5. Inspect your decking. Check for splinters, decay, warping, insect damage and dirt that collects between the planks. The more dirty your deck, the worse it’ll suffer in the winter and the higher the risk of funguses and moulds
  6. If you have exterior stairs or steps, check any wooden handrails to make sure they’re secure and in good shape. If your steps are wooden, check them carefully too
  7. A sensible guide: if it’s made of wood and it’s outdoors, it will need looking after

Specific guidance about decking, sheds and other exterior wood preservation projects

We’ve already written in detail about how to tackle a whole suite of wood-related projects. If you need specific guidance for decking maintenance, sanding wood or wooden floor maintenance, for example, there’s a specialist post waiting for you in our blog. Why not explore it?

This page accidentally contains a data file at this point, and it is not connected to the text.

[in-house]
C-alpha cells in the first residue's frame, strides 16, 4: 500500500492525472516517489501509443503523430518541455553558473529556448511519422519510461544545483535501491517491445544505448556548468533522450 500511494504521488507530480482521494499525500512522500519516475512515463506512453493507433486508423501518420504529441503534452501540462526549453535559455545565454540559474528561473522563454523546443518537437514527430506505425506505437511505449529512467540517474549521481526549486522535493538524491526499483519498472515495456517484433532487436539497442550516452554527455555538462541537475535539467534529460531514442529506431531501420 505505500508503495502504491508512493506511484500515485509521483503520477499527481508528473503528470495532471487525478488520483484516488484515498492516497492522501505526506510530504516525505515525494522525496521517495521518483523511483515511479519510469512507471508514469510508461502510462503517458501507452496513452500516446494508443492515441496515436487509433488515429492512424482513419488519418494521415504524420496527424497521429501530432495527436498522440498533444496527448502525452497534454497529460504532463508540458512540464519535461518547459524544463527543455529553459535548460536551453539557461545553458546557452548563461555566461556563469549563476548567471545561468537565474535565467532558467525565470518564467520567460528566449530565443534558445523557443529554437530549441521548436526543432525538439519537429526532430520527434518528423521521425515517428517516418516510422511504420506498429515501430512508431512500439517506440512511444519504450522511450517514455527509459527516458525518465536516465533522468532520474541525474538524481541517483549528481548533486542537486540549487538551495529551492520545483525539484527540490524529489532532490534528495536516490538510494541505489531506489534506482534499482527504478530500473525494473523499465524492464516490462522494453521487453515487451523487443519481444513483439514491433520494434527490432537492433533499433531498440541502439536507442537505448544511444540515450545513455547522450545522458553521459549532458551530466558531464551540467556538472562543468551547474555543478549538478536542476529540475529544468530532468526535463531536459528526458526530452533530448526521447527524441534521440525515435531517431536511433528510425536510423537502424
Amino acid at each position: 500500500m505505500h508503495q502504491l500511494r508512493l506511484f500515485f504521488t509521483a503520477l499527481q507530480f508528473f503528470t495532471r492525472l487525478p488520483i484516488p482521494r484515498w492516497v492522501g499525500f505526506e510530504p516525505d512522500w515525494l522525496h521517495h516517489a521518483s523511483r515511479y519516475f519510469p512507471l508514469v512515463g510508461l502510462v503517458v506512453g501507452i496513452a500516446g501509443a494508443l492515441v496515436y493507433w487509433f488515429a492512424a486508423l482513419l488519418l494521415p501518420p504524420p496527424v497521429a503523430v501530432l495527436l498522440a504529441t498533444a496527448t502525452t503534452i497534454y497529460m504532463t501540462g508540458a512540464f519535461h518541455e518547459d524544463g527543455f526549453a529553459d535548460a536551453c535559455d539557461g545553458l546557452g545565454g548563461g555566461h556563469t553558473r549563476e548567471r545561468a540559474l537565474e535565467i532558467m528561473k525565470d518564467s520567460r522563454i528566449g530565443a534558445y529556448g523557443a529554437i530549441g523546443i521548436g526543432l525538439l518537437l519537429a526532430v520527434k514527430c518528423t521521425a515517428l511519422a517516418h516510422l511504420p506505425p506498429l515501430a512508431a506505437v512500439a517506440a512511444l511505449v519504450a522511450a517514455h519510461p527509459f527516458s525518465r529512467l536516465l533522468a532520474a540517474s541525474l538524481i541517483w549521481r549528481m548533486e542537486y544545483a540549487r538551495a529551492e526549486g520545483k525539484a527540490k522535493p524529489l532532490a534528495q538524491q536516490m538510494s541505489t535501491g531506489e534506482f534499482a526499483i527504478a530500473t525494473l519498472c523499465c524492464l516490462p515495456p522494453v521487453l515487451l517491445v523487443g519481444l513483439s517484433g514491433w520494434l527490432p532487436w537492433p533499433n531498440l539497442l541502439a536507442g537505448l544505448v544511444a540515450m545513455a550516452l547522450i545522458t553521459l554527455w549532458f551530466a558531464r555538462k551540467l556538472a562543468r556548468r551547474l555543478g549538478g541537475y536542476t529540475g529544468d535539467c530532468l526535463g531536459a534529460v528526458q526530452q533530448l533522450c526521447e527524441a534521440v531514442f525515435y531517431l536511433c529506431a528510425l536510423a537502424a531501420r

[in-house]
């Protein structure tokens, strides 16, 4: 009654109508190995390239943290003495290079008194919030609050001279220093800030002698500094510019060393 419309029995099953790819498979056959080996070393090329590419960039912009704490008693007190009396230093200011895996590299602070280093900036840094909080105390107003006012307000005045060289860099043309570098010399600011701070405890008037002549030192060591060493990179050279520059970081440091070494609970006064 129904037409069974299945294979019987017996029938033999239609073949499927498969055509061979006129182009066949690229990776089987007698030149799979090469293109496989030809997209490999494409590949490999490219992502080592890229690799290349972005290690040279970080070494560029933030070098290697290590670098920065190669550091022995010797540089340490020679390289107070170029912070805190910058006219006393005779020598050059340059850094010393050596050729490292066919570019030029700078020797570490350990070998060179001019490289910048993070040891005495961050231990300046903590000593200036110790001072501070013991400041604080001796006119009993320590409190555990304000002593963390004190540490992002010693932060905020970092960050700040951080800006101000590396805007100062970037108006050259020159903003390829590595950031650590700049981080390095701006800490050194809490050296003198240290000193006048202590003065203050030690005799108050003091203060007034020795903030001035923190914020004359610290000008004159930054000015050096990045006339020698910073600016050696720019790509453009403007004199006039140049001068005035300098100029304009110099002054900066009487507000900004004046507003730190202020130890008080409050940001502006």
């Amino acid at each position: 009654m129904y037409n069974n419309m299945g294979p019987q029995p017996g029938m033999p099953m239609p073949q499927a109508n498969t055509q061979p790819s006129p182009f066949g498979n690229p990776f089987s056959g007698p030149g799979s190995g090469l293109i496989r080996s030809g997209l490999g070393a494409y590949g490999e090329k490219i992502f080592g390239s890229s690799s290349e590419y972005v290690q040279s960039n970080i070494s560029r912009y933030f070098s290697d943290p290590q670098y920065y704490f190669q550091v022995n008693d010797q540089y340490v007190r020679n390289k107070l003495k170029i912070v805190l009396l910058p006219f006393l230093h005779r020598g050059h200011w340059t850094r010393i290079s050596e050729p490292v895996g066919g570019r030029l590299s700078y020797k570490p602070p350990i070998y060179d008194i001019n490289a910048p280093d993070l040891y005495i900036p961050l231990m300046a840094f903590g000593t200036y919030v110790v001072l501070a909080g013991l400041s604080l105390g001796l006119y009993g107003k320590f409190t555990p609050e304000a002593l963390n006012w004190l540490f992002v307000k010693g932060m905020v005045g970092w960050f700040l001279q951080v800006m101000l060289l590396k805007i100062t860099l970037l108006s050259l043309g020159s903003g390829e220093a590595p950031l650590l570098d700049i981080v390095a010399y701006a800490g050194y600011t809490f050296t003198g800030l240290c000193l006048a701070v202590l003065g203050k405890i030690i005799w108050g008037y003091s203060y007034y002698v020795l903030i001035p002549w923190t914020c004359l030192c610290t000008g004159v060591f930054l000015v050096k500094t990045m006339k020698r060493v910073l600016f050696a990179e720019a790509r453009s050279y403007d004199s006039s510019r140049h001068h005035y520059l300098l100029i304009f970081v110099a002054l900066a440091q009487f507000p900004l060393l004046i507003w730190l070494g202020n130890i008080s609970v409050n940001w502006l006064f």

Need Help?

If you have any questions, you can always call our resident experts for friendly and helpful advice.


    • Good Morning Mikel,

      Its not an ideal time to be treating exterior woods. Many many products on the market will require the average temperature to be 5 – 10 degrees or above. They will also require the wood to be a fairly low in moisture content. When you apply products to damp wood, it can seal in that moisture, causing a wide range of problems down the line and potentially reducing the protective quality of the product.

      Reduced temperature can also have an impact on the drying and curing time, making it difficult for the product to fully adhere to the wood and again resulting in problems down the line. I would recommend waiting until a period of drier and warmer weather, allowing any moisture in the wood to naturally disperse before application.

      If you do really want to apply something sooner rather than later to give some protection to the wood, then a coat of preserver such as the Barrettine Premier Wood Preserver is the best option, this helps to prevent mould and rot and contains wax to repel moisture. One coat can give a few months protection and not add too much wax to the wood should you want to apply a coating down the line.